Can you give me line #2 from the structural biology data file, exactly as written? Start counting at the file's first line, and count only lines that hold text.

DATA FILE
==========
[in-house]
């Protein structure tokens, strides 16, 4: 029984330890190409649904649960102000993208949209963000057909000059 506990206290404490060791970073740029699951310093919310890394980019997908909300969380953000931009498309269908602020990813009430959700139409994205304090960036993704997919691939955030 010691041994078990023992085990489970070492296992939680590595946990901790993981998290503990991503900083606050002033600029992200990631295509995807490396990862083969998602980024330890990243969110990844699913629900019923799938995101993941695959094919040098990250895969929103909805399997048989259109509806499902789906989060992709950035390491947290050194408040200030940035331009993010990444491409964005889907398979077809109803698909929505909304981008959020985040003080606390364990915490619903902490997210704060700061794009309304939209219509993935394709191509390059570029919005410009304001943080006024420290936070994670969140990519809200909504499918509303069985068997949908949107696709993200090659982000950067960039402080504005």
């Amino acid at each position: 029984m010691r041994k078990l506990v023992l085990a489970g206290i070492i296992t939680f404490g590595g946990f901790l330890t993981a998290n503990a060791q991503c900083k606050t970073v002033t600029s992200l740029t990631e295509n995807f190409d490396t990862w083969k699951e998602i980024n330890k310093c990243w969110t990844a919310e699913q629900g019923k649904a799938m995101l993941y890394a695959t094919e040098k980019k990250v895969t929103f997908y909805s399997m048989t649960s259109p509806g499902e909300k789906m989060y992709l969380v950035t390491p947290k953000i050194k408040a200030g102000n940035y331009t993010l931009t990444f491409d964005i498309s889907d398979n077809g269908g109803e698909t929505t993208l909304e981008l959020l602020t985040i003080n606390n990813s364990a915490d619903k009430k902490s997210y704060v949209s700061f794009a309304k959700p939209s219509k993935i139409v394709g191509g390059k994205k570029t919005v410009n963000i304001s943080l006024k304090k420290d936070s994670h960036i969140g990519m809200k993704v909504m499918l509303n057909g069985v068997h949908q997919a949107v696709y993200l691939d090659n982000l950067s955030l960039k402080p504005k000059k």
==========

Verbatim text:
């Protein structure tokens, strides 16, 4: 029984330890190409649904649960102000993208949209963000057909000059 506990206290404490060791970073740029699951310093919310890394980019997908909300969380953000931009498309269908602020990813009430959700139409994205304090960036993704997919691939955030 010691041994078990023992085990489970070492296992939680590595946990901790993981998290503990991503900083606050002033600029992200990631295509995807490396990862083969998602980024330890990243969110990844699913629900019923799938995101993941695959094919040098990250895969929103909805399997048989259109509806499902789906989060992709950035390491947290050194408040200030940035331009993010990444491409964005889907398979077809109803698909929505909304981008959020985040003080606390364990915490619903902490997210704060700061794009309304939209219509993935394709191509390059570029919005410009304001943080006024420290936070994670969140990519809200909504499918509303069985068997949908949107696709993200090659982000950067960039402080504005």